Fearing stigma, US soldiers hide mental problems
A majority of US soldiers who have done tours of duty in Iraq or Afghanistan say they suffer from stress-related troubles linked to their deployments, a study showed Wednesday, the AFP reported.
But most keep their psychological problems to themselves for fear of being stigmatized or seeing their careers take a nose-dive, the study conducted by Harris Interactive for the American Psychiatric Association (APA) showed.
Nearly six in 10 US military members said their deployment in a war zone has caused them to suffer from "negative experiences" associated with stress.
But a mere 10 percent have sought treatment for mental health concerns, according to the study, which surveyed 347 members of the US military and their spouses.
Just over 60 percent said they avoided seeking help for mental health problems because they feared doing so would impact negatively on their career.
Fifty-three percent said they felt others would think less of them if they were to seek help for psychological troubles resulting from their deployment.
Two-thirds of military members said they rarely, if ever, talk about their mental health with family and friends.
Nearly half (48 percent) of the soldiers said they had difficulty sleeping, half reported feeling depressed, and one-third reported a lack of interest in daily activities, the study showed.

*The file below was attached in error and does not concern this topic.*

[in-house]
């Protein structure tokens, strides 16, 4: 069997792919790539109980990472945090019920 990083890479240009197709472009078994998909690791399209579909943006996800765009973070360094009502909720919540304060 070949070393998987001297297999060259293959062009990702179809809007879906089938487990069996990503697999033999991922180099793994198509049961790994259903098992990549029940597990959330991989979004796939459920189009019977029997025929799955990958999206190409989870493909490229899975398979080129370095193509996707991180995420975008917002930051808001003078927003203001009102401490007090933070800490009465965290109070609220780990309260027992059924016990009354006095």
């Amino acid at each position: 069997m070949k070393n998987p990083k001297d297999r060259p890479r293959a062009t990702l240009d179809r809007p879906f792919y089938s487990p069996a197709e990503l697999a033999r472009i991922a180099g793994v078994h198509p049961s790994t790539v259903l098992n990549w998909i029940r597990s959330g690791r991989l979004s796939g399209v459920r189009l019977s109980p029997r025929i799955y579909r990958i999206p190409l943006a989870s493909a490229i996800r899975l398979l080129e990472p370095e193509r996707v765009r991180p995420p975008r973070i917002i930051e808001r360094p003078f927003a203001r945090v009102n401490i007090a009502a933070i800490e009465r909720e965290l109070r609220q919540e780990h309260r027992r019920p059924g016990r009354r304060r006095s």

All of those problems are symptomatic of post traumatic stress disorder (PTSD), which, along with major depression and traumatic brain injury, afflict nearly one in five of the 1.6 million US soldiers who have fought in Iraq and Afghanistan, according to a separate study released by the RAND Corporation earlier this month.
In the APA study, around two-thirds of military spouses said running a home alone while their partner was deployed caused them stress, and more than half reported stress related to being a single parent while the soldier-spouse was at war.
Nearly twice as many poll respondents - 65 percent - said they were unfamiliar with the warning signs of mental health problems that might result from being in a war zone as those who said they knew what to look for - 35 percent.
The mental injuries US soldiers are bringing back from Iraq and Afghanistan have been dubbed the "invisible wounds" of war.
The RAND Corporation study estimated the cost of treating soldiers diagnosed with PTSD or depression in the first two years following their return from Iraq or Afghanistan at up to 6.2 billion dollars.